Friday, July 17, 2009

Marketers who want to Improve ROI Need to Better Align Ad Budgets with Consumer Media Habits

There’s no doubt that traditional advertising tactics will continue to be a critical part of the mix for many marketers for years to come. That said, whether this practice is based on the efficacy of these tactics (and by that I mean old standbys such as TV, radio, direct mail, etc, but also some of the more aggressive forms of banner ads such as pop-ups and page takeovers), or the fact that the interruptive based advertising model has become so habitual among marketers that it is self perpetuating, is subject to debate.

But what I find ironic is that despite the incredible growth of the Social Web and the dramatic increases in the amount of time consumers spend with digital media, a significant share of ad dollars are still being devoted to traditional formats. Of course, there is plenty proof that these traditional formats are effective at getting messages out. What we don’t know is how effective they are (if at all) at influencing people - but that’s a topic for another post.

The problem is that people do not appreciate the intrusive nature of these traditional tactics and will do anything they can to avoid them. Whether it be putting their name on a do not call registry, adding ad filtering technology to their browser or using a DVR to record TV programming as a way to avoid ads during playback.

People, instead, want control over the content and information they consume. And they want it from sources they can trust; hence the growth of the Social Web.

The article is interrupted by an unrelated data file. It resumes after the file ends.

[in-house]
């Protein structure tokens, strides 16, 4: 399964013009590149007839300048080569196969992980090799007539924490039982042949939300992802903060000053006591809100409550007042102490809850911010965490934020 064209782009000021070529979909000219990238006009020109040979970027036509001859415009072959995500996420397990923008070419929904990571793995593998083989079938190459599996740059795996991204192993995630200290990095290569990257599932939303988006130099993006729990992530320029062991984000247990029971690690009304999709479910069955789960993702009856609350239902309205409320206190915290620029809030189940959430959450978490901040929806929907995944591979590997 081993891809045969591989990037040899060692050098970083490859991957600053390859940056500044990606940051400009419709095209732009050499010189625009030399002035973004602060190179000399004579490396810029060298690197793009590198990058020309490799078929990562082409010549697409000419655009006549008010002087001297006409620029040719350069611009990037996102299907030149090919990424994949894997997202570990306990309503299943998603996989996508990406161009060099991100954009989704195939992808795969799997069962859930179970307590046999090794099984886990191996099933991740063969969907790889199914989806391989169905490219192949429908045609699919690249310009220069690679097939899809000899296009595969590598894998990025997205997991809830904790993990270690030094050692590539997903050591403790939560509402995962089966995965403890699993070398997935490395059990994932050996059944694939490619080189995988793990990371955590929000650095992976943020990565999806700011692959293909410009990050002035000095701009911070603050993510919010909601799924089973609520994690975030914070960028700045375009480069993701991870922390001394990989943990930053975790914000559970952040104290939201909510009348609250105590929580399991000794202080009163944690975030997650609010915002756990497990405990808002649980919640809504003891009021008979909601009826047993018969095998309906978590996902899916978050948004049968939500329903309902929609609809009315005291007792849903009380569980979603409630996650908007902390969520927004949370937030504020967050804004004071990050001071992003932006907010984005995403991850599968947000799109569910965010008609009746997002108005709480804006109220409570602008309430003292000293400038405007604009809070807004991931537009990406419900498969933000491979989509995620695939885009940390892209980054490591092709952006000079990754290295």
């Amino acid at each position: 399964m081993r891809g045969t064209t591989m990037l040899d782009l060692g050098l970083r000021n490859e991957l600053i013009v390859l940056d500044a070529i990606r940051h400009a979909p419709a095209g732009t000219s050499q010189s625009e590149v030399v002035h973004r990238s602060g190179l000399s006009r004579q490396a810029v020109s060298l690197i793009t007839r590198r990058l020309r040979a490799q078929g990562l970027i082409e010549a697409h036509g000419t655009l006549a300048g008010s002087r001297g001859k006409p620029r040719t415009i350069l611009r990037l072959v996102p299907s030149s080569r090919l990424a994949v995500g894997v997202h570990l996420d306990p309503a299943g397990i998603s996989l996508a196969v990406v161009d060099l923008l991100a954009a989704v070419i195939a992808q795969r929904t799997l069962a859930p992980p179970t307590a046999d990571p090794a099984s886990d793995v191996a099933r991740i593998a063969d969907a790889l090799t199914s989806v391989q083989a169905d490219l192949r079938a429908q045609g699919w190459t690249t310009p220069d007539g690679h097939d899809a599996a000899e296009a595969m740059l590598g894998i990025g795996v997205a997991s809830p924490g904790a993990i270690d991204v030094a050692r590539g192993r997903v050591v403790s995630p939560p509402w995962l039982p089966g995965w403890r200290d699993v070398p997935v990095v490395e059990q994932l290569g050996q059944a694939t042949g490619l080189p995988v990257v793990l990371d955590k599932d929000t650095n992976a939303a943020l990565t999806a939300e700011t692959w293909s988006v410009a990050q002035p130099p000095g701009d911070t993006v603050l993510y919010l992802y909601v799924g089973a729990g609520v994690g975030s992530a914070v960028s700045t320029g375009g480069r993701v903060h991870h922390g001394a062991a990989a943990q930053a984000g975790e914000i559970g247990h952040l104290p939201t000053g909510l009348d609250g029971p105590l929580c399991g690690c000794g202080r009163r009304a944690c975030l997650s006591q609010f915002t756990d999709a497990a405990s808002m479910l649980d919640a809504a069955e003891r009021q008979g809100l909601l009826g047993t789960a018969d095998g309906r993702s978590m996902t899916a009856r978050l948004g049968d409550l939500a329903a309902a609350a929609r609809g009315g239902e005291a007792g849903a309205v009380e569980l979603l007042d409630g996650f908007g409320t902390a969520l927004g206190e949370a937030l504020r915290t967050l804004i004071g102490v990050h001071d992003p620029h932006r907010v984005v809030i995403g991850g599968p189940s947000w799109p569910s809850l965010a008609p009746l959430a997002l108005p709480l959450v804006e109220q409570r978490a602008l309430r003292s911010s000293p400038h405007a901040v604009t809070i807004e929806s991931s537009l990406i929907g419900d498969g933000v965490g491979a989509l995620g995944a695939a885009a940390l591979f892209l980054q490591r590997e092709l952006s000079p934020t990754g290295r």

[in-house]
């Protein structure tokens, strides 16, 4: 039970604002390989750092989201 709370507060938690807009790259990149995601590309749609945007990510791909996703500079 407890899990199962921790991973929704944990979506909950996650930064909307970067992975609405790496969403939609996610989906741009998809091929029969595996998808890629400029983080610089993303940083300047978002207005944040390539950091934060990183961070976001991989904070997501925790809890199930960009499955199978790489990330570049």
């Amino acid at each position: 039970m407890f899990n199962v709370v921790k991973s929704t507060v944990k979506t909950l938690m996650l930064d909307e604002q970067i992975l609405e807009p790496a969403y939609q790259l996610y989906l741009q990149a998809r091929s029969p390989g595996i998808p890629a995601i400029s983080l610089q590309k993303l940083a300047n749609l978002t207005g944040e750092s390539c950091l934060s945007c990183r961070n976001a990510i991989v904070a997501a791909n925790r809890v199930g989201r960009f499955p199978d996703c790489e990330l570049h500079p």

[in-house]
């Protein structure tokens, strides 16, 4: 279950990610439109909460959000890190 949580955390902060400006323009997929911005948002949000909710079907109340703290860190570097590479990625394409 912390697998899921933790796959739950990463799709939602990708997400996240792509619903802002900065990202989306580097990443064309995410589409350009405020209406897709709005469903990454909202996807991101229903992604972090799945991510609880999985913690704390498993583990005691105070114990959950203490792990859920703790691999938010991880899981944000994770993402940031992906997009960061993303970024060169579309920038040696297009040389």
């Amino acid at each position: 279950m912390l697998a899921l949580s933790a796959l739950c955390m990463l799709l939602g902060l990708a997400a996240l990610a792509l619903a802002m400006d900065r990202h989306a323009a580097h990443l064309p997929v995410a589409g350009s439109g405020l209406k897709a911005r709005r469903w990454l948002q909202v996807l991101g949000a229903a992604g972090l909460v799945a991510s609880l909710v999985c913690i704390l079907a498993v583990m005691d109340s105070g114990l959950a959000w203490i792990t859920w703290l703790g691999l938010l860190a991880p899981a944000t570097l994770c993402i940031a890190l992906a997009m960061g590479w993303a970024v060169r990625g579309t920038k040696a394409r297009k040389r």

The good news is that marketers finally appear to be catching on. Earlier this month Forrester published their 2009 – 2014 US Interactive Marketing Forecast. The report predicts that interactive marketing will represent 21% of all marketing spend in 2014 (up from 12% in 2009), which nets out to a CAGR of 17%.

Why? Because they have learned that interactive marketing tactics are incredibly efficient and effective. For example, when Forrester asked over 200 marketers to rank the effectiveness of various marketing tactics over the next three years interactive tactics such as social media and online video topped the list.

What is shocking, though, is that despite this gradual shift of budgets to the digital channel there will still be a significant disparity between the percentage of ad budgets directed to digital (7% in 2009), and the percentage of media time people spend with digital media (34% in 2009). Apparently old habits, even those with significant financial implications, die hard. With that said, I’m going to go watch last night’s Daily Show on my DVR - sans commercials.